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An insider's guide to the private IPv4 market

Marc Lindsey, Janine Goodman | May 28, 2015
We've been hearing about the impending depletion of IPv4 addresses for years, but that day is finally upon us -- the free supply of IPv4 numbers in North America will be completely gone within a month or two.

Despite its generous capacity, IPv6 is not ready to satisfy the increasing demand for Internet connections because very few network operators and end users are actually moving to IPv6, due to a number of challenges. Replicating the IPv4 infrastructure hardware and software, and developing IPv6-specific applications and other content — while still operating the IPv4 stack — is expensive without any meaningful immediate return on the investment.

By the end of April 2015, IPv6 traffic represented approximately 6% of total Internet traffic, according to Google's IPv6 adoption statistics. Migration to IPv6 will not occur fast enough to support continued Internet growth before all of the RIR IPv4 free pools (with the exception of Africa) are effectively depleted in mid-2015.

Life after exhaustion: The workarounds

IPv4 free-pool depletion workarounds are filling some of the gap. Dual stacking is a network infrastructure architecture that requires each end point, and every router and switch in the "dual-stacked" network, to run both IPv4 and IPv6 protocols in anticipation of receiving data in either format.

Tunneling is a network configuration, with supporting systems, used to encapsulate IPv6 packets into IPv4 packets to facilitate communication between IPv6-enabled end points over an IPv4-based network.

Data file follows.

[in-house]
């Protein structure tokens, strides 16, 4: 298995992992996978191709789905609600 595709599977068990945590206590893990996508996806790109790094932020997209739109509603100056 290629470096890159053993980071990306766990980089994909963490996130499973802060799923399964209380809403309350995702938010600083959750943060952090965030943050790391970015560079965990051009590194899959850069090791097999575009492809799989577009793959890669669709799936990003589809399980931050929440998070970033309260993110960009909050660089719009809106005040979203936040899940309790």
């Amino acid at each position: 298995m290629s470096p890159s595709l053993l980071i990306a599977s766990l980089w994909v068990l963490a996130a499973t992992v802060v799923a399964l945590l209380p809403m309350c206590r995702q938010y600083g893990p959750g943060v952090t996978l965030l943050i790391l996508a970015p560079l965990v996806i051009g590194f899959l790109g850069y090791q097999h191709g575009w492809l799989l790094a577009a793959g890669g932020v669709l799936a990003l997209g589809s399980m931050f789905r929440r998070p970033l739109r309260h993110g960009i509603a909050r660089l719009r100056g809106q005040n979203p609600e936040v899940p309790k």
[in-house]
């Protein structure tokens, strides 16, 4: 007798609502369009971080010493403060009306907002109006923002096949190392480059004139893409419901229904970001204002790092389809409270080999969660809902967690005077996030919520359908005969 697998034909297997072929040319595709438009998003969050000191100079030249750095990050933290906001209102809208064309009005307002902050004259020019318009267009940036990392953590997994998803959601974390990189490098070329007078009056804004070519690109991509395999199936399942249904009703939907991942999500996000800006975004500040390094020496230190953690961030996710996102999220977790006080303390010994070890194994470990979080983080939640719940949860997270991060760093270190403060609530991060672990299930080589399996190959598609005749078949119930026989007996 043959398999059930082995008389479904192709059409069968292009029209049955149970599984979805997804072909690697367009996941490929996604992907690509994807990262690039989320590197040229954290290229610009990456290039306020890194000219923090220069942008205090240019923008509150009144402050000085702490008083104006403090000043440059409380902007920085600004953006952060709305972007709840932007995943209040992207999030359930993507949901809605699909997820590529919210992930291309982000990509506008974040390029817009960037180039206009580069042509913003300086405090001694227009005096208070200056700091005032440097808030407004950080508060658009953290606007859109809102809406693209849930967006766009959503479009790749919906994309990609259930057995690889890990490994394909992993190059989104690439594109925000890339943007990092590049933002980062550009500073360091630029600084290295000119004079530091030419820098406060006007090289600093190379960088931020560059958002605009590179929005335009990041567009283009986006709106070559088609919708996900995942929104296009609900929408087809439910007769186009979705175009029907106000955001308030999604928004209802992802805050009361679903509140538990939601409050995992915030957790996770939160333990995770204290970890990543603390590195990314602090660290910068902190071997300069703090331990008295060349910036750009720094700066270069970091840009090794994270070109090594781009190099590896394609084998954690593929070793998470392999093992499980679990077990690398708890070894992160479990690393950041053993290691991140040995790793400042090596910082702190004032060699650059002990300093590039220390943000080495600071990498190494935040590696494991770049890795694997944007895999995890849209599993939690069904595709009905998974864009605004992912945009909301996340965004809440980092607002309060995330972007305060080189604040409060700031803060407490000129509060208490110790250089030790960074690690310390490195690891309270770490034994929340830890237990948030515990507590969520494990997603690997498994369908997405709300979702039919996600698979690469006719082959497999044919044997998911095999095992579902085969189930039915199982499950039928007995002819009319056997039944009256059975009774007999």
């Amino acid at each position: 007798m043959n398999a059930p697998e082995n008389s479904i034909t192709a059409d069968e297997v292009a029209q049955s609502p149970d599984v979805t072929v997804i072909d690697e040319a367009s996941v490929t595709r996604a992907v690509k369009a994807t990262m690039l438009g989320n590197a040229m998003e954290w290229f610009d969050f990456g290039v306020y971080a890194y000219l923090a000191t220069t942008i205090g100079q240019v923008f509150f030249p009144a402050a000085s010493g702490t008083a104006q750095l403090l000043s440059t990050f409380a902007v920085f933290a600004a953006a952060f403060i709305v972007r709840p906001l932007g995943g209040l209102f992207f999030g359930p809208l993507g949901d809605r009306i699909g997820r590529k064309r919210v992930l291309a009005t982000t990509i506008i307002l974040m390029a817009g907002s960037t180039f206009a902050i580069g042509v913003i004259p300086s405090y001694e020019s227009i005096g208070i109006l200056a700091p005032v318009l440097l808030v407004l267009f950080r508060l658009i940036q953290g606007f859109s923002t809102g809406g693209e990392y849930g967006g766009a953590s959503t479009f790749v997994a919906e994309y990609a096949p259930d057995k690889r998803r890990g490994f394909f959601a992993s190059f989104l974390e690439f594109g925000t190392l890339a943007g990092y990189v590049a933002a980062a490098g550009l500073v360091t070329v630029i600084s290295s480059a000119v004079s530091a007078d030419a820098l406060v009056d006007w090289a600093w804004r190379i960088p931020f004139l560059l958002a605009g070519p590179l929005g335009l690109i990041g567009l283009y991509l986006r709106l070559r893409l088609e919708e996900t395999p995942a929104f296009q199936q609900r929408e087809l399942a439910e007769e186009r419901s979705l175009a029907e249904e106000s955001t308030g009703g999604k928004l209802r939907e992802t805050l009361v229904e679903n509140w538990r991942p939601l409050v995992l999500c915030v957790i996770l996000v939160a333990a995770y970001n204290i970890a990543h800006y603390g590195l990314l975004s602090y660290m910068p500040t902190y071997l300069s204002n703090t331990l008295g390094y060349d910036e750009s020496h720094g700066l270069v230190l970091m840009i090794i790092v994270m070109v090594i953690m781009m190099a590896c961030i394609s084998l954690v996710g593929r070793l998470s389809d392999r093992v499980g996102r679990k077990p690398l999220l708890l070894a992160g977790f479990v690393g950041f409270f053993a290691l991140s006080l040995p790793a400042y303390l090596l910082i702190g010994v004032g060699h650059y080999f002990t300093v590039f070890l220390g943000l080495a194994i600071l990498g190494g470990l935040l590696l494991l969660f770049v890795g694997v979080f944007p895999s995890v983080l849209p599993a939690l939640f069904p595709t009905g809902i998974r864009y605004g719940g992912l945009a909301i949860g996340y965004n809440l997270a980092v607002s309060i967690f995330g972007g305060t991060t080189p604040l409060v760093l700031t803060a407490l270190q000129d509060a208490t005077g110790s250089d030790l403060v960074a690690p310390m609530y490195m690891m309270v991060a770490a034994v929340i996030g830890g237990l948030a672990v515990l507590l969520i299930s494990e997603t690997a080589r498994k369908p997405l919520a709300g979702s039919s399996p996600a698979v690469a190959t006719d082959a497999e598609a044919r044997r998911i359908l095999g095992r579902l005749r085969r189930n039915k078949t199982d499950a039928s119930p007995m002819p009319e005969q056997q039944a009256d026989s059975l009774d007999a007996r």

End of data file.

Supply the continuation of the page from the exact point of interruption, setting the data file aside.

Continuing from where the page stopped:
Dual stacking and tunneling ease the IPv4 to IPv6 incompatibility problems for organizations that want to switch their networks, content and applications to IPv6 while continuing to communicate with their end users, peers and upstream network operators who largely remain on the IPv4 Internet. But these technological "fixes" do not generally improve the business case for investing in a migration to IPv6 — not when most of the content and customers remain on IPv4.

Large scale/carrier grade Network Address Translation is a third technical workaround. CGNs allow many end points served by a single carrier to share a smaller number of unique IPv4 addresses. By using CGNs, network operators can extract more value from their existing IPv4 infrastructure investment and reduce their need for additional IP numbers, but there are costs.

Designing, procuring, implementing and operating CGNs give rise to capital and operating expenses. There are also other problems. Endpoints sharing IP addresses behind CGNs are not separately discoverable from the public Internet. Because more than one subscriber may be using the same IP address, CGNs can frustrate law enforcement seeking to identify bad actors, and impede proper functioning of Internet security and other Web-enabled applications that depend on unique endpoint IP address mapping.

Extensive use of CGNs adds complexity to the networks that use them, and that complexity can compromise network availability, reliability and scalability. There is also a concern within the Internet community that end-point obfuscation caused by CGNs will stunt the development of important Internet innovations and adversely affect its architecture.

 

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